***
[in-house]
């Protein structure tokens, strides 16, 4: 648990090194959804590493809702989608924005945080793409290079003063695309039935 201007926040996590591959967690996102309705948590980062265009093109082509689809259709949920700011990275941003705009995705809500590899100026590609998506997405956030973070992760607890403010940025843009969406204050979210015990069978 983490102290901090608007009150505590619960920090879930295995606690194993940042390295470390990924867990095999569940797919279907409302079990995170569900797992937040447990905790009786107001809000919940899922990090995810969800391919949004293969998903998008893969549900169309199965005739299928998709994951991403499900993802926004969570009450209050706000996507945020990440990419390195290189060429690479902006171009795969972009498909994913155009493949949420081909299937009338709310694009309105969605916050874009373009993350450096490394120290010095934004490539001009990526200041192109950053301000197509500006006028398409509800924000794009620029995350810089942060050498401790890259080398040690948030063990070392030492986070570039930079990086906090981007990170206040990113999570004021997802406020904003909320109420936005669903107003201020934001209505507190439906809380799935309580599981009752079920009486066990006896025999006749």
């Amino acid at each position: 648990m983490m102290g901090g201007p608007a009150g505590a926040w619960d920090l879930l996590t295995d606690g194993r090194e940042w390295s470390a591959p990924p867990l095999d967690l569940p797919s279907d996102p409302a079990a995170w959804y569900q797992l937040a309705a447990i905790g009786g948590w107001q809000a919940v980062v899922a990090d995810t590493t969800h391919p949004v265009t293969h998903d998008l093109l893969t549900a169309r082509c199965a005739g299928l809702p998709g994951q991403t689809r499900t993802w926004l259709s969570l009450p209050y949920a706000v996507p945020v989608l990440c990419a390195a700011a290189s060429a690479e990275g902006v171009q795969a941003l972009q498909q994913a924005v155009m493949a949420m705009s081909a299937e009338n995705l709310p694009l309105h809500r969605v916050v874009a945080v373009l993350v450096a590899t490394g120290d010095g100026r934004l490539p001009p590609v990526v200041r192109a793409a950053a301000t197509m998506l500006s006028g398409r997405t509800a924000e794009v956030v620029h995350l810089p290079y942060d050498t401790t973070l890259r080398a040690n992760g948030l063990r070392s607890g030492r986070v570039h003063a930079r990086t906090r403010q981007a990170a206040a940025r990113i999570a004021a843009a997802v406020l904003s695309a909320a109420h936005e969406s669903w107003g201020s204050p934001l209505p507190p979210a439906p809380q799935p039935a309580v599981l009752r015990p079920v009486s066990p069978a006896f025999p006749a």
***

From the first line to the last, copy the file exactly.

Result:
[in-house]
């Protein structure tokens, strides 16, 4: 648990090194959804590493809702989608924005945080793409290079003063695309039935 201007926040996590591959967690996102309705948590980062265009093109082509689809259709949920700011990275941003705009995705809500590899100026590609998506997405956030973070992760607890403010940025843009969406204050979210015990069978 983490102290901090608007009150505590619960920090879930295995606690194993940042390295470390990924867990095999569940797919279907409302079990995170569900797992937040447990905790009786107001809000919940899922990090995810969800391919949004293969998903998008893969549900169309199965005739299928998709994951991403499900993802926004969570009450209050706000996507945020990440990419390195290189060429690479902006171009795969972009498909994913155009493949949420081909299937009338709310694009309105969605916050874009373009993350450096490394120290010095934004490539001009990526200041192109950053301000197509500006006028398409509800924000794009620029995350810089942060050498401790890259080398040690948030063990070392030492986070570039930079990086906090981007990170206040990113999570004021997802406020904003909320109420936005669903107003201020934001209505507190439906809380799935309580599981009752079920009486066990006896025999006749």
């Amino acid at each position: 648990m983490m102290g901090g201007p608007a009150g505590a926040w619960d920090l879930l996590t295995d606690g194993r090194e940042w390295s470390a591959p990924p867990l095999d967690l569940p797919s279907d996102p409302a079990a995170w959804y569900q797992l937040a309705a447990i905790g009786g948590w107001q809000a919940v980062v899922a990090d995810t590493t969800h391919p949004v265009t293969h998903d998008l093109l893969t549900a169309r082509c199965a005739g299928l809702p998709g994951q991403t689809r499900t993802w926004l259709s969570l009450p209050y949920a706000v996507p945020v989608l990440c990419a390195a700011a290189s060429a690479e990275g902006v171009q795969a941003l972009q498909q994913a924005v155009m493949a949420m705009s081909a299937e009338n995705l709310p694009l309105h809500r969605v916050v874009a945080v373009l993350v450096a590899t490394g120290d010095g100026r934004l490539p001009p590609v990526v200041r192109a793409a950053a301000t197509m998506l500006s006028g398409r997405t509800a924000e794009v956030v620029h995350l810089p290079y942060d050498t401790t973070l890259r080398a040690n992760g948030l063990r070392s607890g030492r986070v570039h003063a930079r990086t906090r403010q981007a990170a206040a940025r990113i999570a004021a843009a997802v406020l904003s695309a909320a109420h936005e969406s669903w107003g201020s204050p934001l209505p507190p979210a439906p809380q799935p039935a309580v599981l009752r015990p079920v009486s066990p069978a006896f025999p006749a």